Posts tagged ‘Stan Musial’

My Baseball Memorabilia – An Illustrated List

Carew Poster.JPG1969 Poster containing the TWINS Home schedule for that year, autographed by Rod Carew
I got this at a Father/Son banquet at church in the winter of 1969. It is my most prized baseball keepsake.

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Ball from the 1993 All-Star game in San Diego from my sister in law Sandy
Sandy was living in Sand Diego back then, and she and her boyfriend went to the All Star game that year. I gave her a hard time about not bringing me a souvenir when she first came for a Christmas visit… and wouldn’t you know, lo and behold, she had this ball all wrapped and ready for me. Red Face time.

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Matchbox Truck with the Twins logo
No idea when and where I got it. It’s just cool

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Stan Musical’s HOW TO HIT record album, distributed by Phillips 66
An actual record, complete with a sheet filled with pictures of how to bat. The record includes radio clips of Stan Musial’s biggest moments in baseball and the voice of Stan Musial actually giving batting tips.

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My oldest baseball card – a 1953 Topps Peewee Reese
As an adult, I got back into baseball cards as I saw the market exploding. I went down to a card shop in St. Cloud and found this card – as well as others. I was born in 1953, so it was cool to me to get this one.

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My Paul Molitor Rookie card, 1878 Topps
Like I said, I got back into baseball cards as an adult, and found myself with nearly a full set of 1978 Topps cards. One of the more valuable cards is this Paul Molitor rookie card – and who knew bck then how he’d be connected with the Twins.

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. . . and many baseball cards, including several complete sets. I have a good many boxes of cards and some complete sets. My thanks, might I add, to an understanding wife.


Why I Like Baseball

(My entry for today in the National Blog Every Day event….)


I watched the World Series this year … almost saw every inning of every game.  I haven’t done that in a long, long time.  I watched the two teams work hard for every hit, for every out, for every single pitch and catch.  Ultimately, as is written down in the baseball annals forever, the Red Sox defeated the Cardinals, winning 4 games to 2.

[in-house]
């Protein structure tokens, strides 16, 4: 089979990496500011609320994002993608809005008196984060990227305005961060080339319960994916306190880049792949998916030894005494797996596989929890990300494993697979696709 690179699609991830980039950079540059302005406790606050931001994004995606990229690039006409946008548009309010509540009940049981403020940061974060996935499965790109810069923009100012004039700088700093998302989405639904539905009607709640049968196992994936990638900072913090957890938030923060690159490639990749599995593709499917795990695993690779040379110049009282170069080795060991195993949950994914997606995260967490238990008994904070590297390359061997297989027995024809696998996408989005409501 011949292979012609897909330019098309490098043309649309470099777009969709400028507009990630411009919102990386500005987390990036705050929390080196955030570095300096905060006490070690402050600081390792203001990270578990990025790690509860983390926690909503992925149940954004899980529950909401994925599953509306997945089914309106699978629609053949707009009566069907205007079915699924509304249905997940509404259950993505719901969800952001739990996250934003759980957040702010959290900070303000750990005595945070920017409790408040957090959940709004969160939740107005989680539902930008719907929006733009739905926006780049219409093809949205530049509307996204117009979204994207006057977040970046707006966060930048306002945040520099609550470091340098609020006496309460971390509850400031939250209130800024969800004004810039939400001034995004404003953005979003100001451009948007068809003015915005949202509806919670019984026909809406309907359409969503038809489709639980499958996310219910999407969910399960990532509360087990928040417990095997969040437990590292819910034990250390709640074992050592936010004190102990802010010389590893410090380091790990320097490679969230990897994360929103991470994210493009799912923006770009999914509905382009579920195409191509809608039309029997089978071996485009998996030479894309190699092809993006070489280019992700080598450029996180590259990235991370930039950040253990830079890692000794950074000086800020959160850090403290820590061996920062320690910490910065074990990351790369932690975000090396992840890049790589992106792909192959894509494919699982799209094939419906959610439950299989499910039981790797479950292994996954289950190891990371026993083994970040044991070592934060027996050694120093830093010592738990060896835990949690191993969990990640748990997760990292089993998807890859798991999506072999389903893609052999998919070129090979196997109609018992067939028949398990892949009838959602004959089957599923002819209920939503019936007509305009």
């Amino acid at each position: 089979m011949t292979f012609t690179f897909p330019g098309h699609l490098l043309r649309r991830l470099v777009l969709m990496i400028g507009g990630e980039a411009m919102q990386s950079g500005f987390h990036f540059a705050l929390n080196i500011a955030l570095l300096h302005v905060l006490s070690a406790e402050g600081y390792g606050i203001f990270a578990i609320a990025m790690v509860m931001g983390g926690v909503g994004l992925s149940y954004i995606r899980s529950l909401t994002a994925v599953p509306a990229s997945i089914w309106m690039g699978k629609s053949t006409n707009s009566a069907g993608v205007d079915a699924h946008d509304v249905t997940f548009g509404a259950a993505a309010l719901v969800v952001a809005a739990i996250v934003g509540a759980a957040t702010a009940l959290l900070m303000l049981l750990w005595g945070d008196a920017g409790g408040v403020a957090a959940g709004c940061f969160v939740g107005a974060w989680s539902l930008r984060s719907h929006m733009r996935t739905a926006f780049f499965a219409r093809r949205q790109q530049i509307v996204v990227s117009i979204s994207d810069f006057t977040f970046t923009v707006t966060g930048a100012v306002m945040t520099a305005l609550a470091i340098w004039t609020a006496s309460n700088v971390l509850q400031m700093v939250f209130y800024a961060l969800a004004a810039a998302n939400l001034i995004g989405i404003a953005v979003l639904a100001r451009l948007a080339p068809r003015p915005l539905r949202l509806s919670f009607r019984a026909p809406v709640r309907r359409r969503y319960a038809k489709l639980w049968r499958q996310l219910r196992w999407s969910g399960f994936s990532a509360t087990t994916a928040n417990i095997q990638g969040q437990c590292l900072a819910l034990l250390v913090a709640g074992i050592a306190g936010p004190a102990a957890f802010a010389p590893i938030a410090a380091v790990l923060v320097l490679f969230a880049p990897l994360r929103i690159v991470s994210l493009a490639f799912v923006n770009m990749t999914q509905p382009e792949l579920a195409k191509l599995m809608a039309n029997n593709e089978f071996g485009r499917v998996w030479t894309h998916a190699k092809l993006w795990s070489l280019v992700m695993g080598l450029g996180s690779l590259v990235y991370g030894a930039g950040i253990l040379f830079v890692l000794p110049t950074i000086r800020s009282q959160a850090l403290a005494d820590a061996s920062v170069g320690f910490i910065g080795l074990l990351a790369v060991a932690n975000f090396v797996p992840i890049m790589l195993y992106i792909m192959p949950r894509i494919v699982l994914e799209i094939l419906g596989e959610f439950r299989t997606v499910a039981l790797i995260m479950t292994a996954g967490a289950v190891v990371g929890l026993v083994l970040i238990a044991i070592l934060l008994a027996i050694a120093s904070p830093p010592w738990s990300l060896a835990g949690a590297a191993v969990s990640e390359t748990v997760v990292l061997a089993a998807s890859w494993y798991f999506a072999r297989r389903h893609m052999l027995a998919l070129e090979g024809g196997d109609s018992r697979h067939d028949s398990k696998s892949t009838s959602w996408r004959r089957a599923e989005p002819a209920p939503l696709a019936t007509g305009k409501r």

I have loved baseball all my life, and what I saw in this World Series is a good chunk of why.  The history of the game, the realism of baseball as a metaphor for life – it’s all there.


Baseball can stroll along – no exciting plays, no big hits, no stunning strikeouts – just like life.  We’ve all had those routines that continue day to day of getting up, getting to work, performing the daily chores.


But then baseball can surprise, just like life.  Would you have predicted the two finishes we saw in this World Series?  I mean, really, look at it… the Cardinals won a game on an interference play at third base.  The very next day, the Red Sox put one in the win column with a pickoff play at first base.  These totally surprising outcomes amazed everyone, just like those events in our ‘regular’ routine – a surprise visit from a friend, getting a bonus at work, winning the lottery.


Then there’s the sense of history that these two teams bring us.


Boston:  Babe Ruth pitched here – yes, PITCHED for the Red Sox, and then got traded to the Yankees.  Fenway Park – the old grandfather of baseball parks… Manager Joe Cronin, Ted Williams – and from my days of growing up and watching baseball, there’s Jim Lonborg and Carl Yastrzemski and then this recent amount of success with David Ortiz (a former Minnesota Twin) bringing home the MVP of the series.  One of my first professional baseball autographs was their shortstop Rico Petrocelli… and then the long story of the BABE RUTH CURSE, going so long with no post season appearances for decades and decades.


St. Louis: The Gashouse Gang.  The Dean Brothers, Dizzy and Daffy.  Red Schoendienst…. And my favorite Cardinal of all time, Stan Musial.  I never had much of a taste for the National League, but if any team caught my attention, it was the Cardinals.  Nobody could chuck that ball like Bob Gibson, and even in 1987, when the Twins defeated them in the World Series; I still held a level of respect for that year’s Cardinal team.


So give me baseball – a 162 game season, a post season of great games, and even some excitement as the trading season passes and the big free agents are signed at the owners meetings, usually in early December – right around my birthday.  (Delightful aside:  the Twins, my favorite team ever and always, signed Dave Winfield on my birthday…).


Every year, I die a little when the last pitch of the World Series occurs… and I am reborn again every year when the opening day of Spring Training hits the newspapers.


Long Live Baseball.*